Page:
Come What May is a great tune with an incredible soundstage and presence that fills the room. If all music was recorded and mixed this well, we'd never stop listening. As the closing track on The Ultimate Collection, it certainly compels me to listen to the compilation again and stay within Air Supply's back catalogue.

There is little doubt regarding my love of Air Supply and The Ultimate Collection release. It is so good that everyone should have a copy in their collection. Unfortunately, it has yet to receive a vinyl release and while I'm not opposed to picking it up on CD, the TIDAL Hi-Fi CD-quality stream is more than adequate.

The Ultimate Collection is available on CD, the TIDAL Store (16/44.1kHz FLAC), and iTunes.

If you prefer streaming, The Ultimate Collection is available on TIDAL Hi-Fi and Apple Music

Comment

SOIL & “PIMP” SESSIONS – “X” Chronicle Of Soil & “Pimp” Sessions (Compilation Review)

Comment

SOIL & “PIMP” SESSIONS – “X” Chronicle Of Soil & “Pimp” Sessions (Compilation Review)

The more music I listen to and discover, the more naïve I feel as I wouldn't have associated Jazz music with the Japanese music scene, but SOIL & “PIMP” SESSIONS prove just how spectacular the Japanese Jazz (J-Jazz) scene can be and it excites me to look more into this genre.

SOIL & “PIMP” SESSIONS play pure Jazz with a touch of Bebop, Bossa Nova, and Punk Jazz. Combine these elements together and you have a sound that the band refers to as Death Jazz. I can see it now, Jazz purists frantically trying to close this window, but by doing so you'd deny yourself of some of the most musically compelling Jazz music l’ve ever had the privilege of hearing. Yes, SOIL & “PIMP” SESSIONS are that good!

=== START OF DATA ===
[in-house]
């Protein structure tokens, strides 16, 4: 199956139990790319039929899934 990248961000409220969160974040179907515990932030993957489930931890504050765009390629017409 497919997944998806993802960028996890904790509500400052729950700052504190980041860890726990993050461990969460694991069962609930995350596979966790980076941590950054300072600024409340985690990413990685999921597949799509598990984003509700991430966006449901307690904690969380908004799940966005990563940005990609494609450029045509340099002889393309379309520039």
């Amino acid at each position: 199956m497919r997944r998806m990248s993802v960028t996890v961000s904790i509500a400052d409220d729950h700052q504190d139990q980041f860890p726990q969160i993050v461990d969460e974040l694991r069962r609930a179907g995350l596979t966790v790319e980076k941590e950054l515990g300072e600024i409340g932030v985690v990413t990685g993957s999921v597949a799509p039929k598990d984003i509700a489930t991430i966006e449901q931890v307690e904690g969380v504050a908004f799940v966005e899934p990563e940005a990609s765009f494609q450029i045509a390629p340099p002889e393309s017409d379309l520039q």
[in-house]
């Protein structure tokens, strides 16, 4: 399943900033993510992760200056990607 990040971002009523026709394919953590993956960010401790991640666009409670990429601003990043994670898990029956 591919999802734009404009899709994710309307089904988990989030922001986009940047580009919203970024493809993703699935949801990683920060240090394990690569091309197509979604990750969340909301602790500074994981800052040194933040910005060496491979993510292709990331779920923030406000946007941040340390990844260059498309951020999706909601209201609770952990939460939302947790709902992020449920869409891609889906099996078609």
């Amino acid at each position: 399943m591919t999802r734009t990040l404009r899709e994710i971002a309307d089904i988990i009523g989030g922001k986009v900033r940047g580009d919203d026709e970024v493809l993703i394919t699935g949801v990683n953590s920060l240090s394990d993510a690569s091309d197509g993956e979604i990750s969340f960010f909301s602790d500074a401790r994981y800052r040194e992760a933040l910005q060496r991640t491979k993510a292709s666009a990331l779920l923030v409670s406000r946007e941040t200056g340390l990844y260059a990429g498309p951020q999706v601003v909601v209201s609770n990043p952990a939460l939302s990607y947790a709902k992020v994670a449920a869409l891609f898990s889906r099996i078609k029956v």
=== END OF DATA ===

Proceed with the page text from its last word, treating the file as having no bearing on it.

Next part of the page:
Formed in 2001, SOIL & “PIMP” SESSIONS have been rather prolific, releasing 13 studio albums and a live album. This review, however, is based on their compilation album “X” Chronicle Of Soil & “Pimp” Sessions. The artwork is exquisite in its simplicity, demanding a larger canvas, but sadly a vinyl release has yet to be produced with only a CD release and associated digital download and streaming availability.

Speaking of streaming, the impact and glorious soundstage that is present, in the original master recordings, sound magnificent when streamed via TIDAL Hi-Fi. Yes, I want a vinyl copy, but the CD-quality FLAC from TIDAL is flawless.

First Lady has an interesting intro. I can't place that particular instrument, if anyone knows what it is, could you please let me know. Nevertheless, First Lady quickly establishes itself as a Bossa Nova-styled Jazz track. It is so good that I want to get up and play Quincy Jones' Big Band Bossa Nova as I consider them to be peers. An exceptional song and a superb way to commence the “X” Chronicle Of Soil & “Pimp” Sessions compilation.

Mature continues the bossa nova feel with some exceptional musicality. While the lyrical content, in Japanese of course, may deter some listeners, it would be a mistake to skip this track as it offers a fresh interpretation of the Jazz sound. That bass is played beautifully, as are all other instruments. It’s simply gorgeous! These are some truly talented Jazz musicians that are easily amongst the best in the world.

Suffocation is more freestyle than the previous tracks but one could imagine how the band could change this song up every time they perform it live. It certainly has the improvisation cues that would make for a killer jam session.

Waltz For Goddess slows the album a little but remains jazzy. A sensational track!

No Taboo is a little more frantic than I like my Jazz to be. It isn't a bad song per se, it just isn't in the style that I subjectively prefer.

Crush! is a jazzy song. The Death Jazz element may not be to everyone’s tastes, but I like it as it fits the style of song and doesn’t feel out of place. Plus, I love that piano/sax solo that is positioned at the midpoint of the song. Crush! is an absolutely fantastic composition.

Summer Goddess has similar sonic cues to Waltz For Goddess and while that isn't necessarily a bad thing, it can feel a little repetitive. Nevertheless, as the song progresses, it comes into its own and is a killer Jazz track.

Sahara is a little too free-flowing for my liking. While the song is perfectly adequate and will likely appeal to many people, I find it difficult for my mind to latch onto the rhythm until about midway through the song. That said, cut out the first couple of minutes and the rest of the song is superb.

A.I.E is a brass-driven mid-paced song that I particularly like. The rhythm is addictive and highlights each instrument beautifully. An absolutely gorgeous recording.